When DeathFox4 requested I read this monstrosity, I admit to having balked. Recognizing the kind of story it is almost immediately, I elected to only read the first 100,000 words and, if I liked what I read enough, add a continuation for later. There was no way I was going to let myself get locked into reading close to two million words of a story I might not even like... and which is still updating.

MLP Time Loops runs on the concept that the world ‘reboot’ after a certain, unspecified point, which usually leads to slightly differing events or even ‘fusions’ with other dimensions. Twilight becomes an ‘anchor,’ and begins being reborn (or ‘Awakes’) in different versions of Equestria with all her memories intact. As she interacts with others, there is a chance that they too will begin ‘looping’ into rebooted worlds.

So, in a nutshell, this is a collection of stories, most of them extremely short, regaling us with the adventures and hijinks of our favorite characters as they go through a wide variety of rebooted and occasionally fused Equestrias. There is very little cohesion to these stories, most have absolutely nothing to do with any of the others, and in-story canonicity from one tale to the next is questionable at best.

If not for the connecting element of Loopers remembering their past lives in other Equestrias (amongst other worlds), this story would be nothing more than a series or random and unrelated tales. Seeing as of how I’m more inclined to like stories with far more coherent linking, I can honestly say it’s not my cup of tea. Add to that the fact that the stories vary wildly in quality, and I am a bit disappointed. It’s more or less impossible to judge this entire set as one tale, and giving a blanket rating is challenging when the contents can range from legitimately interesting to crackfic stupid to soap box annoying.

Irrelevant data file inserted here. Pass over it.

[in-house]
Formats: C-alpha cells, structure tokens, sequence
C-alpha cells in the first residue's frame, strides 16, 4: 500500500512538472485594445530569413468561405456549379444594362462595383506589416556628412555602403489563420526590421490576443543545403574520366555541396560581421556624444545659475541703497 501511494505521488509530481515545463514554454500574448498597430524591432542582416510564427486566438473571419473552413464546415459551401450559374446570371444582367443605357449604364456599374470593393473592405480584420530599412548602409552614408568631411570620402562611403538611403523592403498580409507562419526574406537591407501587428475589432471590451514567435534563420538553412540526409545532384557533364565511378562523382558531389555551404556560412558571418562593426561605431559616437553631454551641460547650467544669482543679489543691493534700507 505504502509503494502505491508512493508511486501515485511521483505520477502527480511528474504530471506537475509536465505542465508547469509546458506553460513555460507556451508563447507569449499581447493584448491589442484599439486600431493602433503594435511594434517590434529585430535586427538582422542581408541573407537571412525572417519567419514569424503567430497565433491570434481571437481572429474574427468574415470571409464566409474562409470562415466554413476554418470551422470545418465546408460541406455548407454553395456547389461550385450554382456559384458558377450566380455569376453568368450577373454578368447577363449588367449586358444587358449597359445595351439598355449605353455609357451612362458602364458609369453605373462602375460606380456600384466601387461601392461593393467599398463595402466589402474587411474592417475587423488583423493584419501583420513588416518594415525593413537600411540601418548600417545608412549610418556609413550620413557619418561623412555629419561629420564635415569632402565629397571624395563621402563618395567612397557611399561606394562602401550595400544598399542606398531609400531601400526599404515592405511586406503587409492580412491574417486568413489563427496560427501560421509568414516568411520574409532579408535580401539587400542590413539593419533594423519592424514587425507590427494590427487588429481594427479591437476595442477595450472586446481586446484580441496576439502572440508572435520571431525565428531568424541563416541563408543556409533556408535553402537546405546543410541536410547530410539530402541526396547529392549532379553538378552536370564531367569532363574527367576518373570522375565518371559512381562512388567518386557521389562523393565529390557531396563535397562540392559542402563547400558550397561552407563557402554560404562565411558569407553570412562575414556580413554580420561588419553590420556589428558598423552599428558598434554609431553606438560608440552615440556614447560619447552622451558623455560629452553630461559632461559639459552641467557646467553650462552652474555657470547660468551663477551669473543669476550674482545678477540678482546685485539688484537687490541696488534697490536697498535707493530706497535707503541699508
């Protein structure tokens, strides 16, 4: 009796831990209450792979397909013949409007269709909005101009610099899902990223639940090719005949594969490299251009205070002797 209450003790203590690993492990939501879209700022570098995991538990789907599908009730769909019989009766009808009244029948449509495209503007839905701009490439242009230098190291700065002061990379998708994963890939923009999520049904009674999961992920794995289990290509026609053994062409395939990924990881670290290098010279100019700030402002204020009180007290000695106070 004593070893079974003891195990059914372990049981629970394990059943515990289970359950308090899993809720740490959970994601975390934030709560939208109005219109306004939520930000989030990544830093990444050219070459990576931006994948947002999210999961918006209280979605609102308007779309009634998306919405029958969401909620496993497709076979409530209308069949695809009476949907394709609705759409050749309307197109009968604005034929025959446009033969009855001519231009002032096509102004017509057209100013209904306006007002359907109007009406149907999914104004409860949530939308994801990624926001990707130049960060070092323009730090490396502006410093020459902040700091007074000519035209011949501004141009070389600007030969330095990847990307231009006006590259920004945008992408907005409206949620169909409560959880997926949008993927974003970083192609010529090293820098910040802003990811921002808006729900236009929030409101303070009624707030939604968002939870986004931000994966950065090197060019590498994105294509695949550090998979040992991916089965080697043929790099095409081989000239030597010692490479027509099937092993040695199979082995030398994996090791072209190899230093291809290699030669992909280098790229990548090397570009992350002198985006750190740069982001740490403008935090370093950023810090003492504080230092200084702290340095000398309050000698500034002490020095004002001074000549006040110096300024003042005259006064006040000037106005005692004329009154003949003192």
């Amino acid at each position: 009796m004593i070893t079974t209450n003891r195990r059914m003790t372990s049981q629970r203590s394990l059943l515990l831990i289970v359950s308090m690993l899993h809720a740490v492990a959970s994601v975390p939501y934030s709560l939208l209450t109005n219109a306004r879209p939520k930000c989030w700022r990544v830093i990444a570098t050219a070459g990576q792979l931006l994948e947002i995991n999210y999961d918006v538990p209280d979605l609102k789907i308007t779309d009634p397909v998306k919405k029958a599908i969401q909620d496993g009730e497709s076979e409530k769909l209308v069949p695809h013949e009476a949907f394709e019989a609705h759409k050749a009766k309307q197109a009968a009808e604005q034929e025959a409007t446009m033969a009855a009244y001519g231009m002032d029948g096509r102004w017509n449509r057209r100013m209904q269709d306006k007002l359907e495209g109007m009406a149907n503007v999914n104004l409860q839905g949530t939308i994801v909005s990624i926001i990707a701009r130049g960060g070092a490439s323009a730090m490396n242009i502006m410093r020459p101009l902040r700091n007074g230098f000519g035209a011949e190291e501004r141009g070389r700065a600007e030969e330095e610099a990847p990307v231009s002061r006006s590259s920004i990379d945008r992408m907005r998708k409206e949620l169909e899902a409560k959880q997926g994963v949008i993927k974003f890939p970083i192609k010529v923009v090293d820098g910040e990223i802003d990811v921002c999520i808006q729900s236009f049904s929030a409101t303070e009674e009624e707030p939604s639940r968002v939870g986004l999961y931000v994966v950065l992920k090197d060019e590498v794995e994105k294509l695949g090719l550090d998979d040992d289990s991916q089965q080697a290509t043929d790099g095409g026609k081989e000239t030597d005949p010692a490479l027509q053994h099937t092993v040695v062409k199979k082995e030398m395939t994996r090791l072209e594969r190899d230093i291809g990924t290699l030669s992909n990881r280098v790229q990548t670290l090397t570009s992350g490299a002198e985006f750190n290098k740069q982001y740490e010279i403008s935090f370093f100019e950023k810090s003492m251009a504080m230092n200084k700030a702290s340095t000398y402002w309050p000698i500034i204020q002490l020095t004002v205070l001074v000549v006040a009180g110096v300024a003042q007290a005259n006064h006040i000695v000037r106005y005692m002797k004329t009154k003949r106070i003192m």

Each little story is hit or miss, and you’re as likely to thoroughly enjoy some of them as you are to completely loath others. Throwing the fusions in there – adding such universes as Neon Genesis Evangelion, Pokemon, Dragon Ball and Ah! My Goddess, among many many others – does more to risk potential confusion in the readers than provide some spice, especially when certain characters behave vastly out of character (I’m looking at you, Shinji Ikari). Granted, this can be explained by those individuals also being Loopers and thus changed by having gone through the events of their lives thousands, if not millions, of times, but it can still be jarring in the extreme. Throw in the author’s blatantly one-sided opinion on characters being put face-first in the story and it becomes even less appealing.